Thursday, September 26, 2013

The Teotihuacan and the Olmec Peoples

Lesson 10 Essay

         Mesoamerica, or Central America, extended to the south and to the east of central Mexico. Mexico had many civilizations including the Teotihuacan and the Olmec people. Although these civilizations were in Mexico, they didn't develop the same, but they had a few similarities. Let me explain.

        The Teotihuacan, established around 100 BC, were located in the valley of Mexico. They built very grid-like cities with streets going north-south and east-west directions. They continued to build their cities until around 250 AD. The city was, at it's peak, much larger than the city of Rome. They built adobe huts for the poor and the richer people got single story houses.
        The Teotihuacan were very famous for the stepped pyramids with temples at the top that they built. The largest of these temples is the Pyramid of the Sun.
                                                                Pyramid of the Sun
        They also had multiple trades: They were very agricultural. They were merchants in the salt trade. They were also very good potters; they had a thin orange pottery style that spread through Mesoamerica. They made weapons and tools from obsidian. Onyx and jade were used for decoration, along with carved shells and ear spools.

        Sadly though, the Teotihuacan civilization was destroyed by fire in 750 AD. They left no written records except calenders.

        The Olmec people were the first major civilization in Mexico. They lived in a tropical, jungle region of South-central Mexico. They had three major religious centers: San Lorenzo, La Venta, and Tres Zapotes. The Olmec also built stepped pyramids with temples on top like the Teotihuacan. Their gods were animal heads carved out of of stone. These heads can be found on the walls of the temples.

        The Olmec are most known for their huge, artful head statues carved from volcanic rock. Their writing was much like the Egyptian writing. They used hieroglyphs, but, instead of one hieroglyph per one word or phrase, the Olmec used one hieroglyph per syllable.

                                                              Olmec  statue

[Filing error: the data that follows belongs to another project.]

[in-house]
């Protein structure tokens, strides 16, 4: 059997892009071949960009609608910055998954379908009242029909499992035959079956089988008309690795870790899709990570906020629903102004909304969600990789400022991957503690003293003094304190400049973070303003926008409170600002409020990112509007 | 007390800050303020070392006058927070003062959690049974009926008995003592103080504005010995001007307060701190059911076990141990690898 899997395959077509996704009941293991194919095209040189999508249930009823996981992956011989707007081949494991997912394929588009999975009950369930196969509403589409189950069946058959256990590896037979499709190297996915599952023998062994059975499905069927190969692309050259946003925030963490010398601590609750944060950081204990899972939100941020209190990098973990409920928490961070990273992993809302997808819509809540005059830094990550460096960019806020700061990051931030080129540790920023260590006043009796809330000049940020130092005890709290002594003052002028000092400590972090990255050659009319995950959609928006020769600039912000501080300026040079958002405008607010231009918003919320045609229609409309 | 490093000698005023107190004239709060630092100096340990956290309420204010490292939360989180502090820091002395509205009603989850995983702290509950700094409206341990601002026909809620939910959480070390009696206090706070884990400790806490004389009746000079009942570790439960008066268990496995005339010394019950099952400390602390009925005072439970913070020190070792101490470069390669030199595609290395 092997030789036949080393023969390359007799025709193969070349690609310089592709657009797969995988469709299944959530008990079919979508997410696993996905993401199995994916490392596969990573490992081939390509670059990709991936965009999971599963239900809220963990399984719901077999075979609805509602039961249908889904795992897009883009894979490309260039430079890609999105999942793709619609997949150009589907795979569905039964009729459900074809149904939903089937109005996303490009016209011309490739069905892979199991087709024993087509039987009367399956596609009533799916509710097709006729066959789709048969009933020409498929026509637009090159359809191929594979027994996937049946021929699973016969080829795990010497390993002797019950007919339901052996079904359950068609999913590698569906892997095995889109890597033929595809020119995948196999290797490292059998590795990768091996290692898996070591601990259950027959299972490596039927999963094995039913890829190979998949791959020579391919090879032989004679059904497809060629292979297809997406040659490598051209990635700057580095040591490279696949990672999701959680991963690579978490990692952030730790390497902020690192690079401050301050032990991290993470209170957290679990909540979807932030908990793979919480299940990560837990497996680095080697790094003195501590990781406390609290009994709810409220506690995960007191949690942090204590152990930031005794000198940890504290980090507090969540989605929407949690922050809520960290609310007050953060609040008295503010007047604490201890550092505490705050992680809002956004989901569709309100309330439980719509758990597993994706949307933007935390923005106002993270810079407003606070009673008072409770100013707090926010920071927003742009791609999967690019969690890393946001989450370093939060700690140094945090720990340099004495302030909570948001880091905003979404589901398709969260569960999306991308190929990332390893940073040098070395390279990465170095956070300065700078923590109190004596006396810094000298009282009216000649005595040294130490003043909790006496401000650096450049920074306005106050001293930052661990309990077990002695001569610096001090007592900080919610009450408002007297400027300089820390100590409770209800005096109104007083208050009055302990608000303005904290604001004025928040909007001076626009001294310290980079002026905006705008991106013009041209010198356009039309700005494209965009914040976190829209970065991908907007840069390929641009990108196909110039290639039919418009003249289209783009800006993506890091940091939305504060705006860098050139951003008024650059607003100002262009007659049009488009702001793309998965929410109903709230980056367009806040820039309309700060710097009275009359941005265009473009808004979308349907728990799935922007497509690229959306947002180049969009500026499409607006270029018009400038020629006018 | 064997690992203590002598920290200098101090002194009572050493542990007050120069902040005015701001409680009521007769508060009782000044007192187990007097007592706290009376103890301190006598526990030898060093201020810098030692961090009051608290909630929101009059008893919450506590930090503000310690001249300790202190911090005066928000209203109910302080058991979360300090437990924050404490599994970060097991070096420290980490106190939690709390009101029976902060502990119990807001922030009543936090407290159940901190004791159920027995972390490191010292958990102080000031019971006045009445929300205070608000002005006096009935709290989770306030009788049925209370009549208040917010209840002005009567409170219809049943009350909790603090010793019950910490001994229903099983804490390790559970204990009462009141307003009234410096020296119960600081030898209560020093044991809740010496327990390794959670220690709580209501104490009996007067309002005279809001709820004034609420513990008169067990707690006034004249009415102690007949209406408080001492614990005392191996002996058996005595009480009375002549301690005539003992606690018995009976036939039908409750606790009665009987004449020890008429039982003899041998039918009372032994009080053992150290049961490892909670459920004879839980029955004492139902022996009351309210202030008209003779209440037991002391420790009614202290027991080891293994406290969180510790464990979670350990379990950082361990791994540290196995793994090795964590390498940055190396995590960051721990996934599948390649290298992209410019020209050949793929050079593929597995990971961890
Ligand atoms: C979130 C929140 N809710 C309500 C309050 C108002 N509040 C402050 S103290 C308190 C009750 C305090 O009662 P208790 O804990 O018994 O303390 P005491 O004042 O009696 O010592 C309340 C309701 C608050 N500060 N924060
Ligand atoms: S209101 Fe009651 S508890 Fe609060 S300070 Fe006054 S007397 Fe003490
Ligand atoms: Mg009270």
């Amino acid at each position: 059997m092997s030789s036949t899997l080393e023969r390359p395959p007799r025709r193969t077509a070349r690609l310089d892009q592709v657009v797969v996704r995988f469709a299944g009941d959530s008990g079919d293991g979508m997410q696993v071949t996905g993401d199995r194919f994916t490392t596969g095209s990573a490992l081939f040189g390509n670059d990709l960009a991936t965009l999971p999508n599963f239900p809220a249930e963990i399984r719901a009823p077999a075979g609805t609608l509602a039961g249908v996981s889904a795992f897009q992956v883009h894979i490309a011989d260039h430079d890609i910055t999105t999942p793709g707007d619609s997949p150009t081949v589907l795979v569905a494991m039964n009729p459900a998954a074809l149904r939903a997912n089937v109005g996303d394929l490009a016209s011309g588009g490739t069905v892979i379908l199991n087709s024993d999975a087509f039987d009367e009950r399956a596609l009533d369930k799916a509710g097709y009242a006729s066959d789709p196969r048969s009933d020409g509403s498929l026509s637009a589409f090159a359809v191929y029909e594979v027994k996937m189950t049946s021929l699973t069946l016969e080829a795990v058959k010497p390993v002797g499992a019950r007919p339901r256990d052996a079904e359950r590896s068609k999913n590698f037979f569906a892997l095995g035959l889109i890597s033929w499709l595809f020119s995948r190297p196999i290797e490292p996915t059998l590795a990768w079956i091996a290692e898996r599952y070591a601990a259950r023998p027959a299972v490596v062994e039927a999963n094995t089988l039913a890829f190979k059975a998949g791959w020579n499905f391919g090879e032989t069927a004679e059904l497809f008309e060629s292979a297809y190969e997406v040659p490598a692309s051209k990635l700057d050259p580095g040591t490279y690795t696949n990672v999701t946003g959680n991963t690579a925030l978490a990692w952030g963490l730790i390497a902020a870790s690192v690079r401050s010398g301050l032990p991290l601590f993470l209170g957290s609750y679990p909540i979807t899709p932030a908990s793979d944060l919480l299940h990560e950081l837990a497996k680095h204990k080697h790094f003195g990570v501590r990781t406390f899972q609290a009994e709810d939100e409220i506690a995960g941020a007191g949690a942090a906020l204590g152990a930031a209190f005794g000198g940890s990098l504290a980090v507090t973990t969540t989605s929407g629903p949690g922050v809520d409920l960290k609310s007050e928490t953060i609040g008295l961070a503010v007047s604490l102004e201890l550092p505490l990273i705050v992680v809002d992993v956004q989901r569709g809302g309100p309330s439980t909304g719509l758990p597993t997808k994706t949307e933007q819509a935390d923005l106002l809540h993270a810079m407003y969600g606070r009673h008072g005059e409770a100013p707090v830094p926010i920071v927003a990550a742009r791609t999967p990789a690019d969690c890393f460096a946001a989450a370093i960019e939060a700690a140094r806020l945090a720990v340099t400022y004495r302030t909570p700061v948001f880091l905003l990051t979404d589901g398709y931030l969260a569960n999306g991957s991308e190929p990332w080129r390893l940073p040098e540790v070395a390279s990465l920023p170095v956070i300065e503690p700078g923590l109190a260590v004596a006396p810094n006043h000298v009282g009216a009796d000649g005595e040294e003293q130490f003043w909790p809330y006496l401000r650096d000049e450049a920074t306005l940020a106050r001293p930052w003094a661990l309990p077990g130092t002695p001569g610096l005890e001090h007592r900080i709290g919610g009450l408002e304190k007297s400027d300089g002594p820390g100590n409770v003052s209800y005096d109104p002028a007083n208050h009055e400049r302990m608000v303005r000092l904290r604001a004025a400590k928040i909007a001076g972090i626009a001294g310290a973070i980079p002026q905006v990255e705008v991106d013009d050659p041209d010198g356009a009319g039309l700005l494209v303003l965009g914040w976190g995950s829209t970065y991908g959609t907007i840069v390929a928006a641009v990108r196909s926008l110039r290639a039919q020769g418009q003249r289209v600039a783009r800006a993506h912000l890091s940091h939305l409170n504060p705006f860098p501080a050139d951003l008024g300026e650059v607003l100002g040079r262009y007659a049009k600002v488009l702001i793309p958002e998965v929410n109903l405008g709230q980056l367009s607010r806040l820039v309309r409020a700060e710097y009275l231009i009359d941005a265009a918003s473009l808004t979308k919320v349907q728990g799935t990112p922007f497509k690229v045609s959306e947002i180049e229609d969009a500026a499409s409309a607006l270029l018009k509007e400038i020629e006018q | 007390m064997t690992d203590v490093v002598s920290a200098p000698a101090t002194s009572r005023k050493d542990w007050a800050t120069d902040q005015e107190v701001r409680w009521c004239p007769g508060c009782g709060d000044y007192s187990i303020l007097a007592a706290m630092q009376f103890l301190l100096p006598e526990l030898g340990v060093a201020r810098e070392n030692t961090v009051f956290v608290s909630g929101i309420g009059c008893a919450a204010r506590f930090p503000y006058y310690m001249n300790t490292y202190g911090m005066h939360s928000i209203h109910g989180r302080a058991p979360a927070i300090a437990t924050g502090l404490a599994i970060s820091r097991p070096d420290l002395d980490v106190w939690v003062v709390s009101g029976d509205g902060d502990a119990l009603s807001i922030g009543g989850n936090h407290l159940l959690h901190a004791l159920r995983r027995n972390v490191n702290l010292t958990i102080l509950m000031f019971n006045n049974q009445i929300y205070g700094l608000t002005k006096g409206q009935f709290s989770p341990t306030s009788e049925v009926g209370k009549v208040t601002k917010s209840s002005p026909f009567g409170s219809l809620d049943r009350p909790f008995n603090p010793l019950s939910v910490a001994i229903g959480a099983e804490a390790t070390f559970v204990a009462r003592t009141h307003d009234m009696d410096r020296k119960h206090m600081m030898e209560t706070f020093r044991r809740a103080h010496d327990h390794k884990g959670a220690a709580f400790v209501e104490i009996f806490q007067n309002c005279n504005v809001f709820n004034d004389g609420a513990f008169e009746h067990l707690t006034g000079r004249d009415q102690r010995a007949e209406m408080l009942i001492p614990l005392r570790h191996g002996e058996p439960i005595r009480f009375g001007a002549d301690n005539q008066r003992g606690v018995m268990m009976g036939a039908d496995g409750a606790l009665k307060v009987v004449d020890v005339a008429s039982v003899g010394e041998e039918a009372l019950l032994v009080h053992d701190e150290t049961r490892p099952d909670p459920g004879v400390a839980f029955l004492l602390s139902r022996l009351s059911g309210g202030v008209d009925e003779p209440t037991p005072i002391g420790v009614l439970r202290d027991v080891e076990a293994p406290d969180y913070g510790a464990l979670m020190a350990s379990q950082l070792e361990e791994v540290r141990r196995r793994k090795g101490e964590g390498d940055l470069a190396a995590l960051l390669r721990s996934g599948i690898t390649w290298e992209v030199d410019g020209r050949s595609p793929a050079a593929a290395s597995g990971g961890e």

The majority of the Olmec people lived in villages. These villages were located on higher ground and consisted of several scattered houses. A modest temple may have been associated with the larger villages. The individual dwellings would consist of a house, an associated lean-to, and one or more storage pits. They traded for obsidian, basalt, and jade.

Tuesday, September 17, 2013

Week One Essay: The Ancient Egypt Civilization

 Lesson 5 Essay

      Rule of Egypt: Ancient Africa had several civilizations, some of them strong and some of them weak, but the strongest and most well known of them was Ancient Egypt. The pyramids of Giza and the Great Sphinx of Giza are Egypt's most notable structures. For most of its existence pharaohs ruled over Egypt. The country was formed as an agricultural society based around the Nile River. The Nile is really unique because it is the longest river in the world and it runs from south to north.

     The history of Egypt is divided into a series of stable kingdoms, separated by periods of instability known as Intermediate Periods, because their power fluctuated from strong, to weak, to strong again. The Middle Kingdom, one of these periods, marked the point where Egypt was reunited and became strong again. The Israelites were enslaved by the Egyptians at this time.

     Nearing the end of the Middle Kingdom the Hyksos, another civilization, invaded Egypt. However, the Hyksos were easily defeated and the New Kingdom began. This was Egypt's Golden Age, the pinnacle of Egypt's power. With their new-found glory, the Egyptians expanded their territory. But as soon as the strong line of pharaohs died off, Egypt slowly fell into an enormous decline in power that it never recovered from. Assyria, another civilization, eventually took over Egypt and then later the Persians ruled.

     A man known as Alexander the Great, king of Macedon in northern Greece, came to Egypt and conquered one of its cities. He named the city Alexandria, after himself. One of Alexander's generals, Ptolemy Soter, established himself as the new pharaoh of Egypt. This Greek Ptolemaic Dynasty ruled Egypt for nearly 300 years until 30 BC, when, under the pharaoh Cleopatra VII, it fell to the Roman Empire and became a Roman province.

                                                             The Pyramid and Sphinx of Giza
    Egyptian Culture: There was a huge contrast in the rich and poor citizens of Egypt. The poor had to work for their food and housing. Food was probably very scarce for most people in the lower parts of Egypt. While the poor were busy with their own lives, they also had to serve the upper class which included the nobles and the pharaohs, which were worshiped as gods . Egypt invented "papyrus" as an early form of paper for writing scrolls. They also invented "hieroglyphics", a complete form of writing.
                                                                  Egyptian hieroglyphs